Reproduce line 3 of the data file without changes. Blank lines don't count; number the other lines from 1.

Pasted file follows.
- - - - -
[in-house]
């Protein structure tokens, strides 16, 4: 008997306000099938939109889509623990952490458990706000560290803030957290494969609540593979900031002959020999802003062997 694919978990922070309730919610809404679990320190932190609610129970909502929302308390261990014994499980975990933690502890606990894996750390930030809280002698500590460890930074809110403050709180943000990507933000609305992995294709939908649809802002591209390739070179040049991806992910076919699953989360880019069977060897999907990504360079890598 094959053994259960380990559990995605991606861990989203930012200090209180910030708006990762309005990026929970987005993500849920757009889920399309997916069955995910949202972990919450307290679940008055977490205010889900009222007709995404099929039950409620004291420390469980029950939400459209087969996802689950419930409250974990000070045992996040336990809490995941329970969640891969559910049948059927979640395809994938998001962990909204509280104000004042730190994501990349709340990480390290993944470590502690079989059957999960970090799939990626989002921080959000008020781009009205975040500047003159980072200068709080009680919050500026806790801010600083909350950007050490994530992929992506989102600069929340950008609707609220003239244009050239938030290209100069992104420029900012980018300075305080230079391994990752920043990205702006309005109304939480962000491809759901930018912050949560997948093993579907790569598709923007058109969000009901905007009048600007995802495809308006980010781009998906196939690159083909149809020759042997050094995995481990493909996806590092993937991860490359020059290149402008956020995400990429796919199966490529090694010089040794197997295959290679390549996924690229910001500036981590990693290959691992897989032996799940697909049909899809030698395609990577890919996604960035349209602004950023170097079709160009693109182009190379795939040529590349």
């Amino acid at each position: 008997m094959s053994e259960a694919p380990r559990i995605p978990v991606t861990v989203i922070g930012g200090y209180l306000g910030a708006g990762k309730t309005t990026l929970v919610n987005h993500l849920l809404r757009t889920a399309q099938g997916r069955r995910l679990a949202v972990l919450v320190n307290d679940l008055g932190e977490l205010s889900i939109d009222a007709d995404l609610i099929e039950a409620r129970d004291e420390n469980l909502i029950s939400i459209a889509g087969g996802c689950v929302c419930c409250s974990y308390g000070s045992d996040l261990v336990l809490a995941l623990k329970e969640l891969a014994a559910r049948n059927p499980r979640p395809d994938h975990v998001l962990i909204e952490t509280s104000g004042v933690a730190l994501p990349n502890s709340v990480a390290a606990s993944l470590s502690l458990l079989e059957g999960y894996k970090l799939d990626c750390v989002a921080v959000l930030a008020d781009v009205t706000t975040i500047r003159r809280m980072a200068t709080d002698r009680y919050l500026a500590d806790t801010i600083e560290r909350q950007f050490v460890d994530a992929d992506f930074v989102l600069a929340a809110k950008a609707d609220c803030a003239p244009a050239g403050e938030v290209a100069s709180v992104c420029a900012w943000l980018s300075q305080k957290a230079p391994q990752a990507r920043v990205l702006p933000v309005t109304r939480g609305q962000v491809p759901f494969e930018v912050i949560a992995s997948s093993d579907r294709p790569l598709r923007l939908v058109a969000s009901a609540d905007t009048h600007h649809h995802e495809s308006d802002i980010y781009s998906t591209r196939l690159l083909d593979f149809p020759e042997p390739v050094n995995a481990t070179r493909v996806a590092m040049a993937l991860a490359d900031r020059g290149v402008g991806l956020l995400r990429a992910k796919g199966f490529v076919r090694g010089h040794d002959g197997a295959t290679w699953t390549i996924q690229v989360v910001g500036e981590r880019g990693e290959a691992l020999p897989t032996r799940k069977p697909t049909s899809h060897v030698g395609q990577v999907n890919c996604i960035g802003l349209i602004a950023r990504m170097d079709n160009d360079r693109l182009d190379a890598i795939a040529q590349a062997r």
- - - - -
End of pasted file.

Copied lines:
């Amino acid at each position: 008997m094959s053994e259960a694919p380990r559990i995605p978990v991606t861990v989203i922070g930012g200090y209180l306000g910030a708006g990762k309730t309005t990026l929970v919610n987005h993500l849920l809404r757009t889920a399309q099938g997916r069955r995910l679990a949202v972990l919450v320190n307290d679940l008055g932190e977490l205010s889900i939109d009222a007709d995404l609610i099929e039950a409620r129970d004291e420390n469980l909502i029950s939400i459209a889509g087969g996802c689950v929302c419930c409250s974990y308390g000070s045992d996040l261990v336990l809490a995941l623990k329970e969640l891969a014994a559910r049948n059927p499980r979640p395809d994938h975990v998001l962990i909204e952490t509280s104000g004042v933690a730190l994501p990349n502890s709340v990480a390290a606990s993944l470590s502690l458990l079989e059957g999960y894996k970090l799939d990626c750390v989002a921080v959000l930030a008020d781009v009205t706000t975040i500047r003159r809280m980072a200068t709080d002698r009680y919050l500026a500590d806790t801010i600083e560290r909350q950007f050490v460890d994530a992929d992506f930074v989102l600069a929340a809110k950008a609707d609220c803030a003239p244009a050239g403050e938030v290209a100069s709180v992104c420029a900012w943000l980018s300075q305080k957290a230079p391994q990752a990507r920043v990205l702006p933000v309005t109304r939480g609305q962000v491809p759901f494969e930018v912050i949560a992995s997948s093993d579907r294709p790569l598709r923007l939908v058109a969000s009901a609540d905007t009048h600007h649809h995802e495809s308006d802002i980010y781009s998906t591209r196939l690159l083909d593979f149809p020759e042997p390739v050094n995995a481990t070179r493909v996806a590092m040049a993937l991860a490359d900031r020059g290149v402008g991806l956020l995400r990429a992910k796919g199966f490529v076919r090694g010089h040794d002959g197997a295959t290679w699953t390549i996924q690229v989360v910001g500036e981590r880019g990693e290959a691992l020999p897989t032996r799940k069977p697909t049909s899809h060897v030698g395609q990577v999907n890919c996604i960035g802003l349209i602004a950023r990504m170097d079709n160009d360079r693109l182009d190379a890598i795939a040529q590349a062997r």